Execute Marine Le Pen and entomb her there.

Simon in London said...

They just need to redefine Joan as a Human Rights Socialist/Social Justice Warrior. Plus she bravely overcame her mental disability (schizophrenia)! What's not to like for a good French leftie?

dearieme said...

Entirely O/T: a young informant of mine has just been to hear Malcolm Gladwell in London. He was dud. Apart from anything else, it wasn't too wise to lecture a British audience about Northern Ireland when they all knew far more about it than he did.

Maxwell Power said...

They really do go some distance to promote Curie pride over there... I think it's for psychological reinforcement to keep nuking stuff

Karen said...

Actually there are a couple I can think of quickly, the first being Marie Curie's daughter Irene Joliot - Curie. She is one of a tiny number of children of Nobel laureates who also won a Nobel.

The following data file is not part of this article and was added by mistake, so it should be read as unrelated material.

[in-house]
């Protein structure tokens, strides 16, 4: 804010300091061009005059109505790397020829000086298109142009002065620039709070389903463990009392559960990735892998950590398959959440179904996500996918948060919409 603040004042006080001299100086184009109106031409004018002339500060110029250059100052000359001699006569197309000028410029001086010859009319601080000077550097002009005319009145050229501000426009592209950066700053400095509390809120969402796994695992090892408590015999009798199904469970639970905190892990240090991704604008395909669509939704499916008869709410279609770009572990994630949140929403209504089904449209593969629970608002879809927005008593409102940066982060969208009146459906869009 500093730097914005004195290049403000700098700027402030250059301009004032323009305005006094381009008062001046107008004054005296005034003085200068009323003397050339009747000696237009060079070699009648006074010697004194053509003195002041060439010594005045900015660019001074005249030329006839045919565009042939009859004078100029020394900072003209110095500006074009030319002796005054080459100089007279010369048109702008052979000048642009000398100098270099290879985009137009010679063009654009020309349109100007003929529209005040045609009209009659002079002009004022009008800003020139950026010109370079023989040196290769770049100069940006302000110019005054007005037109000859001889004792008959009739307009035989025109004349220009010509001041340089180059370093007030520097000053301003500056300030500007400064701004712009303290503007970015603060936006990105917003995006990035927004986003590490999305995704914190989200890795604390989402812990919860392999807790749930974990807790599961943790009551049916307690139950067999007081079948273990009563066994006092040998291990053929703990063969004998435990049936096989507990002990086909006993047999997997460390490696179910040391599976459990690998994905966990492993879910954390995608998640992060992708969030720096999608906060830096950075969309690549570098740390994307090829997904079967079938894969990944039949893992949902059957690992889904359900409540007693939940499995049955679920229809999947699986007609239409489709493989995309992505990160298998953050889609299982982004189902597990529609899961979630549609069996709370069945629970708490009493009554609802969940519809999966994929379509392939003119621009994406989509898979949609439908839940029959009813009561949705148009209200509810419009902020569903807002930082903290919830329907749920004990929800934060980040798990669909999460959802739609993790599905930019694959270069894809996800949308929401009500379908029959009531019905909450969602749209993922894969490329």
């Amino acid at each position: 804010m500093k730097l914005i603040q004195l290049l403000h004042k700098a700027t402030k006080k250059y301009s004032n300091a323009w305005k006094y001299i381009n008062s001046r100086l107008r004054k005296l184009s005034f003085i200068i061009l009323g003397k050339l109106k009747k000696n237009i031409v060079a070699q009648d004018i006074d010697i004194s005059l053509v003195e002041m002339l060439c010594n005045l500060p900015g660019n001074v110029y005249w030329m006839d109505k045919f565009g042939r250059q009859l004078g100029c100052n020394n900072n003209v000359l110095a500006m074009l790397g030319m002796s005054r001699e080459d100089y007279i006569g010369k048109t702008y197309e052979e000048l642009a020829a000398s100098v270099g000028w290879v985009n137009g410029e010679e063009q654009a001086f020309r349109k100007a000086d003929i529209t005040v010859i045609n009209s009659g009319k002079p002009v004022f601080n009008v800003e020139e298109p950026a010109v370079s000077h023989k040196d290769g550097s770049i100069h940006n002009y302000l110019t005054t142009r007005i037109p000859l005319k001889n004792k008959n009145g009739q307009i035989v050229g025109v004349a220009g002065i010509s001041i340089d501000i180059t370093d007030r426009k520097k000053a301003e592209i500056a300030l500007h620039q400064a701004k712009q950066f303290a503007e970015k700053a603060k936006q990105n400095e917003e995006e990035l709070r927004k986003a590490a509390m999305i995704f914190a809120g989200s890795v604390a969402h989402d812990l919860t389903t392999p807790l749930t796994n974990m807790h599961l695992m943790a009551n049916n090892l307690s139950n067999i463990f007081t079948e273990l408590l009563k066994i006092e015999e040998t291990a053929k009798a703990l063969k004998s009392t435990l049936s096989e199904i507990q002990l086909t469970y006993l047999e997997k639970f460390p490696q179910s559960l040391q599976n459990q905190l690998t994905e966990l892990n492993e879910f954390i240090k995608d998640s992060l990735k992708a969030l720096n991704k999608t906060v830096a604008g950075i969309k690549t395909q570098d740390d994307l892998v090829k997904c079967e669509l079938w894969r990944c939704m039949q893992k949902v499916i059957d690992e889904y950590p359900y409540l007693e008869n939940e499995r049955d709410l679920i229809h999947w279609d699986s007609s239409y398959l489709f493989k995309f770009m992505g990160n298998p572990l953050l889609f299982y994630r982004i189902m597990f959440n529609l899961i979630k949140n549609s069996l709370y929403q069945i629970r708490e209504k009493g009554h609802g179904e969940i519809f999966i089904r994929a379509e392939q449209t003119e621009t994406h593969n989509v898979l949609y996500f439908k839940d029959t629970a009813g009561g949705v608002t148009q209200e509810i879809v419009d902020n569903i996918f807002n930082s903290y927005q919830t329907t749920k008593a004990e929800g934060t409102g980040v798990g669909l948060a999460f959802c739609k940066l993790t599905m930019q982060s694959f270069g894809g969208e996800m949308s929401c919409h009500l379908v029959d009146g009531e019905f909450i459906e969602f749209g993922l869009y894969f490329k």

There is also a case to be made for Madelaine Vionnet, whose contribution to civilization was the elimination of the corset.

Thank you for noting that the French have contributed quite a lot to civilization.

Anonymous said...

1839 esoZatiSo, why won't the Socialist government put up a plaque in the Pantheon in honor of the single most astonishing figure in French (and perhaps human) history?

Woa, woa, woa, there. You made your point. No need to go overboard.

Single most astonishing figure in human history? Hold it, hold on a sec.